If Information Created Democracy, Can Misinformation Destroy It?

“What we are seeing is death by a thousand cuts.” -Maria Ressa In 2013, the Philippines became a trial-run for Facebook’s “Free Facebook” campaign, an effort to subsidize internet access for smartphone users. The campaign was heralded as a success; nearly 69 million Filipinos use Facebook today, compared to 29 million in 2012. Yet, as […]

The Magic in the CC Classroom: Your Peers

In an effort to foster connection between our cohorts, Robin, a paraprofessional in the Geology department, posted photos of all of us in each classroom.In an effort to foster connection between our cohorts, Robin, a paraprofessional in the Geology department, posted photos of all of us in each classroom. Throughout the course of my first […]

No, Twitter is not the same as Facebook.

During Mark Zuckerberg’s testimony in front of Congress at the height of the Cambridge Analytica scandal in 2018, senators from both sides of the aisle asked the following questions:  “How do you sustain a business model in which users don’t pay for your service?” “Is Twitter the same as what you do?”  “If I’m emailing […]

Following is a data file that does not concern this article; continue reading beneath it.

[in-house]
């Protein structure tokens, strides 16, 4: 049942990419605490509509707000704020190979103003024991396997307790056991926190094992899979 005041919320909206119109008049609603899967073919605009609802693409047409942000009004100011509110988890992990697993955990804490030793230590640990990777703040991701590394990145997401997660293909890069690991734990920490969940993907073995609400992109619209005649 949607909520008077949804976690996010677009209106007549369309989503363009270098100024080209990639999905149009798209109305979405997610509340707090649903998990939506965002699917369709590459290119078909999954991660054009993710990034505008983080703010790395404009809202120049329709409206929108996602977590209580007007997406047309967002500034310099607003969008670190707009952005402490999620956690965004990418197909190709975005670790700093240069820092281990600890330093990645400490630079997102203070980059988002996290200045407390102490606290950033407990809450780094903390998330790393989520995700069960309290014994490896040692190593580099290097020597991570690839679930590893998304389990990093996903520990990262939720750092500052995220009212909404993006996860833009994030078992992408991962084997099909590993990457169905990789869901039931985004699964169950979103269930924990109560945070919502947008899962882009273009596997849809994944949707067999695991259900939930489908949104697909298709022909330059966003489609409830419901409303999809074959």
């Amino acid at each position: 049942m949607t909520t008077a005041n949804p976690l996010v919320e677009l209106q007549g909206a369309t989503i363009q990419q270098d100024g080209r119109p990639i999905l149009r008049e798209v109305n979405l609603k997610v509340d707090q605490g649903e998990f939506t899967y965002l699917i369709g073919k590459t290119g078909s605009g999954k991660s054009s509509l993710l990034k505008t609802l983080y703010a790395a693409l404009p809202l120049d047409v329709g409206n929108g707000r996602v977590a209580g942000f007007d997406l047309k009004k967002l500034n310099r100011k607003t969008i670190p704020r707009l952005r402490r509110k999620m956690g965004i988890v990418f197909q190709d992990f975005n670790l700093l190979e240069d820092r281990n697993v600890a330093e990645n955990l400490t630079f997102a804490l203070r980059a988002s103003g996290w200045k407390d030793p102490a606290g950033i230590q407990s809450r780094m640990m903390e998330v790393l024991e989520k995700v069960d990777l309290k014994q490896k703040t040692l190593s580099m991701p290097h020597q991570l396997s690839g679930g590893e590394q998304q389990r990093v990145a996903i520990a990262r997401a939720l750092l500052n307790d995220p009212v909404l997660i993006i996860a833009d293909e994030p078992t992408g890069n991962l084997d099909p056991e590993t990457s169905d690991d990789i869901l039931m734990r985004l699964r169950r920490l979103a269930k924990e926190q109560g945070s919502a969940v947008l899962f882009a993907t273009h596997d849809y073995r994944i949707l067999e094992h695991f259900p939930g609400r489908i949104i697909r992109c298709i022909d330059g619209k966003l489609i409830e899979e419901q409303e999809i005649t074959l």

Self-psychology and Art

In the second and third week of Philosophy and Psychoanalysis, we delved into self-psychology in terms of history, ethics, modern culture, and diversity. We read Kohut’s application of self-psychology within the national context, specifically Nazi Germany, along with Riker’s application of self-psychology to the whole of European culture between 17th and 19th century. It was […]

Introduction to Psychoanalysis and Applications to me

In the first two days of Philosophy and Psychoanalysis with Professor John Riker, we explored what psychoanalysis is, its historical roots, and its significance within today’s context. Our assignment was to summarize the night’s reading, as well as respond with personal reflections. In my reflections, I discovered that I previously misunderstood psychoanalysis because I falsely […]

Incarceration

Last Friday, we read When the Emperor was Divine, a story about a family’s experience during and after the Incarceration of Japanese peoples in America. By reading the story, it became more understandable as why so many internees were quiet about what happened to them. It wasn’t so much the time they spent in the […]

Week 2: Women Auteurs Moving Beyond Transnational Boundaries

Our focus for week two was looking at women auteurs, or women film creators who are considered the authors of their films and have injected their style into the works, whose films have moved beyond transnational boundaries. Our primary films for this week were Marjane Satrapi’s Persepolis, Věra Chytilová’s Daisies, Agnès Varda’s Faces Places, and Nadine Labaki’s Caramel. Each one of […]

Looking Back on Block 6

Hi Everyone! This past week has been pretty hectic given all the coronavirus news, but I wanted to recap the end of my block. The last few days in Gothic were packed. We finally finished our quinzhee and carved it all out so it could fit 5 to 6 people comfortably. We also hiked to […]

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